April 11, 2006

Mastering the Art
of French Cooking


Sauce Rémoulade

Sauce Aïoli  

      Calling all Julia Child fans!

You might know how to make a hearty coq au vin, tasty omelettes, or a delicious cherry flan, but if you truly want to cook like Julia Child, it's time to add foolproof sauces to your cooking repertoire. In My Life in France, the beloved chef's memoir which has just been released, Julia recounts her experience as a young cook who fell in love with French food and went on to write the landmark Mastering the Art of French Cooking. Julia shows us that Mastering would not have become the classic text it is today without the testing she subjected every recipe to. Along with her co-authors, and especially her husband Paul, she taste-tested her way to perfection.

"By the end of my research, I believe, I had written more on the subject of mayonnaise than anyone in history. I had made so much mayonnaise that Paul and I could hardly bear to eat it anymore," Julia writes. "And I took to dumping my test batches down the toilet."

Of course, this extensive research paid off. Here is Julia's master recipe for mayonnaise, a wonderful tool to keep in your culinary arsenal; it is the basis for numerous other sauces including the wonderful spring flavors of rémoulade and aïoli, both included below.


Best wishes,

Ashley Gillespie


"Mayonnaise: One of the sauces which serve the French in place of a state religion."— Ambrose Bierce (1842-1914)
by Julia Child, Louisette Bertholle, and Simone Beck

Knopf Hardcover

Order your copy online


3 egg yolks

3-5 Tb wine vinegar or lemon juice

1 1/2 to 2 1/4 cups of olive oil, salad oil or a mixture of each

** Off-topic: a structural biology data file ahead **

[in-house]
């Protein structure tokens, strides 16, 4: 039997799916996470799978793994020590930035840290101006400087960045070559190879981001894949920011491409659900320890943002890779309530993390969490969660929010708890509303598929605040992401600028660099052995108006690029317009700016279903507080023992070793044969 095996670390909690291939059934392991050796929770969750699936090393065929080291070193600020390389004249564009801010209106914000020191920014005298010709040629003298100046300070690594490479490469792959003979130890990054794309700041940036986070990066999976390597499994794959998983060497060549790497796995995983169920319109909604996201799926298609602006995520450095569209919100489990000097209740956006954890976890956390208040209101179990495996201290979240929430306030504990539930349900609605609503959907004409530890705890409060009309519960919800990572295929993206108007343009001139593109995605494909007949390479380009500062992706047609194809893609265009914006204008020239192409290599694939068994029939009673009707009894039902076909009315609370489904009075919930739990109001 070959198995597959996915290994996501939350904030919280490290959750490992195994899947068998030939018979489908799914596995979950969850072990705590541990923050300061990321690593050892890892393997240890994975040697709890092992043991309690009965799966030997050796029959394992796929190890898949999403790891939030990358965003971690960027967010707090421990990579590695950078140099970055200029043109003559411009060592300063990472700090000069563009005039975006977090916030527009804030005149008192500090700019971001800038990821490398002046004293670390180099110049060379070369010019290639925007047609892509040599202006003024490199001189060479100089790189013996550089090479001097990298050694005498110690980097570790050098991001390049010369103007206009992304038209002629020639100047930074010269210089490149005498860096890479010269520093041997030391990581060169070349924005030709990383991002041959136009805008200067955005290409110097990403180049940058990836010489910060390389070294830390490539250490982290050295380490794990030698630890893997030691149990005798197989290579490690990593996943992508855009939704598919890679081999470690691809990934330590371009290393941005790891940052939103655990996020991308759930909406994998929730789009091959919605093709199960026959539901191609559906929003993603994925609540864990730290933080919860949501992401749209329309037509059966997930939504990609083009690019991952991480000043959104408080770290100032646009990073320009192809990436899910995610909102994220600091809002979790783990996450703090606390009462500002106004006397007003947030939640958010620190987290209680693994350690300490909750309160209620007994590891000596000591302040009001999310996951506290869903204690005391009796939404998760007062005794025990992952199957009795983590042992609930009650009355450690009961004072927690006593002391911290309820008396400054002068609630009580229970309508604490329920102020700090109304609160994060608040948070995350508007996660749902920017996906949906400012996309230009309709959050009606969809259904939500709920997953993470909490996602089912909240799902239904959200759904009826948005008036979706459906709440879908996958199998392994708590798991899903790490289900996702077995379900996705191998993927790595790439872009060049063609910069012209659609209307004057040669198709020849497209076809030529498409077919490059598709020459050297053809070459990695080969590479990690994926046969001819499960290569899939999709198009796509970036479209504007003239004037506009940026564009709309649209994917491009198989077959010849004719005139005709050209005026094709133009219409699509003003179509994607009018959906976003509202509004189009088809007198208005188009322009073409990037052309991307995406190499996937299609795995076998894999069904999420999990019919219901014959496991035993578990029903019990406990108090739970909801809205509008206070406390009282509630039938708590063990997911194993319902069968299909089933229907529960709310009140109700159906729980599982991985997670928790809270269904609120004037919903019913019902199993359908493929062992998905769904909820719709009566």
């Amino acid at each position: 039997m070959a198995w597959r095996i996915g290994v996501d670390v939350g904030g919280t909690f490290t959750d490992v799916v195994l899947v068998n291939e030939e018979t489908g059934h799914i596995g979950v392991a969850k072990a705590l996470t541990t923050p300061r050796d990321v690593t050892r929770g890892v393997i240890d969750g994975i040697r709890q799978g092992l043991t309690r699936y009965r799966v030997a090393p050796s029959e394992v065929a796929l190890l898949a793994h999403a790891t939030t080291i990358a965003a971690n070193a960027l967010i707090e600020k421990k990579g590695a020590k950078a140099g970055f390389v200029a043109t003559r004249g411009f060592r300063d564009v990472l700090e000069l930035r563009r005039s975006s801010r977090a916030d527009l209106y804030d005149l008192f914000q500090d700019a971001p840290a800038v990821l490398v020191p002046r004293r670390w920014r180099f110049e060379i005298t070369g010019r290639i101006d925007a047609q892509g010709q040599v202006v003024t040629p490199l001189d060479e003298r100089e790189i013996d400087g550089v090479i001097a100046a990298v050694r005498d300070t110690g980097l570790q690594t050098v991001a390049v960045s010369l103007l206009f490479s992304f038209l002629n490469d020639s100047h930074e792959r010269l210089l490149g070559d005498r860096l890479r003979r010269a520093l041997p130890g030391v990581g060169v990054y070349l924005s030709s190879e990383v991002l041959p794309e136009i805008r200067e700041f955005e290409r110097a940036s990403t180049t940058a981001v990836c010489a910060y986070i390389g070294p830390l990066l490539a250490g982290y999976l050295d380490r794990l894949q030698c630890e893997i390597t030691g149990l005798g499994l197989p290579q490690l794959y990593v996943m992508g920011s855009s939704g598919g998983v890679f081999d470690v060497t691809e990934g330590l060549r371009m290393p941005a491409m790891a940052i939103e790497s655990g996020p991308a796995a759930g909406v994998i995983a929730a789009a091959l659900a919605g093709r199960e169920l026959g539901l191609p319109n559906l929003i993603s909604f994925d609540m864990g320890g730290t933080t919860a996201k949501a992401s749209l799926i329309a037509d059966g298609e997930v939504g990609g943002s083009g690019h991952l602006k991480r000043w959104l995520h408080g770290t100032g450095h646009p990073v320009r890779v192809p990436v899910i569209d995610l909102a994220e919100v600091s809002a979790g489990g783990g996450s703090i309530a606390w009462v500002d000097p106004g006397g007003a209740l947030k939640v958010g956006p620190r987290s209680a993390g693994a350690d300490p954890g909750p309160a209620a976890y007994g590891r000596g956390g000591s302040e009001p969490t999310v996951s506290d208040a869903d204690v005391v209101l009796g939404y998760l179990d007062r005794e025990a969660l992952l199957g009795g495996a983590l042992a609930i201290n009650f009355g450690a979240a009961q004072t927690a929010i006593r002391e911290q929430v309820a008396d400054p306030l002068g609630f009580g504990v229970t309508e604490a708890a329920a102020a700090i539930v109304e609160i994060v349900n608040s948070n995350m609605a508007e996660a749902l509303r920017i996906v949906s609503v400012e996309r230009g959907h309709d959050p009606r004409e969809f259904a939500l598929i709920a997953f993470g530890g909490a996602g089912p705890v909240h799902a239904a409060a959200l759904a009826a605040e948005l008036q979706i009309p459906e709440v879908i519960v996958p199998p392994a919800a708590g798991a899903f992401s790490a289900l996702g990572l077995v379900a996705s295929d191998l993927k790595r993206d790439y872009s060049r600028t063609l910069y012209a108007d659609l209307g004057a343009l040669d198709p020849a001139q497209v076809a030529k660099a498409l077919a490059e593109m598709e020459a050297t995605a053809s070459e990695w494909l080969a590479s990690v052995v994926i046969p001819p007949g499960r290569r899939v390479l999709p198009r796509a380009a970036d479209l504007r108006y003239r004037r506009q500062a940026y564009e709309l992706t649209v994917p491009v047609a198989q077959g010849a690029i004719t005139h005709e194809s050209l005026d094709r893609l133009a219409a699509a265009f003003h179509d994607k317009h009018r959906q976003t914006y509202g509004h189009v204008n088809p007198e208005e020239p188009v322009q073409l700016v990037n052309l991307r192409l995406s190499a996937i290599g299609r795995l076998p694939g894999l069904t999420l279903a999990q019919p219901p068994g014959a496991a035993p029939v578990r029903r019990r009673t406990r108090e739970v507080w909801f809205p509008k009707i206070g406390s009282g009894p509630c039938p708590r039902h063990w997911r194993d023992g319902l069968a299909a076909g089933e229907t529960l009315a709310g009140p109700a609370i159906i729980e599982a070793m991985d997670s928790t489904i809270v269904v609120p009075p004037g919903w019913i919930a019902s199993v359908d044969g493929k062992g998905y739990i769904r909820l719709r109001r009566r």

1/2 tsp salt

1/4 tsp dry or prepared mustard

Makes 2 to 2 3/4 cups mayonnaise


Mayonnaise like hollandaise is a process of forcing egg yolks to absorb a fatty substance, oil in this case, and to hold it in thick and creamy suspension. But as the egg yolks do not have to be warmed, the sauce is that much simpler to make than hollandaise. You can make it by machine in a blender, although the processor produces a larger and better sauce. Either way it is almost automatic, and takes no skill whatsoever. Mayonnaise done by hand or with an electric beater requires familiarity with egg yolks. And again, as with hollandaise, you should be able to make it by hand as part of your general mastery of the egg yolk. It is certainly far from difficult once you understand the process, and after you have done it a few times, you should easily and confidently be able to whip together a quart of sauce in less than 10 minutes.

POINTS TO REMEMBER when making mayonnaise by hand

Mayonnaise is easiest to make when all ingredients are at normal room temperature. Warm the mixing bowl in hot water to take the chill off the egg yolks. Heat the oil to tepid if it is cold.

Egg Yolks
Always beat the egg yolks for a minute or two before adding anything to them. As soon as they are thick and sticky, they are ready to absorb the oil.

Adding the Oil
The oil must be added very slowly at first, in droplets, until the emulsion process begins and the sauce thickens into a heavy cream. After this, the oil may be incorporated more rapidly.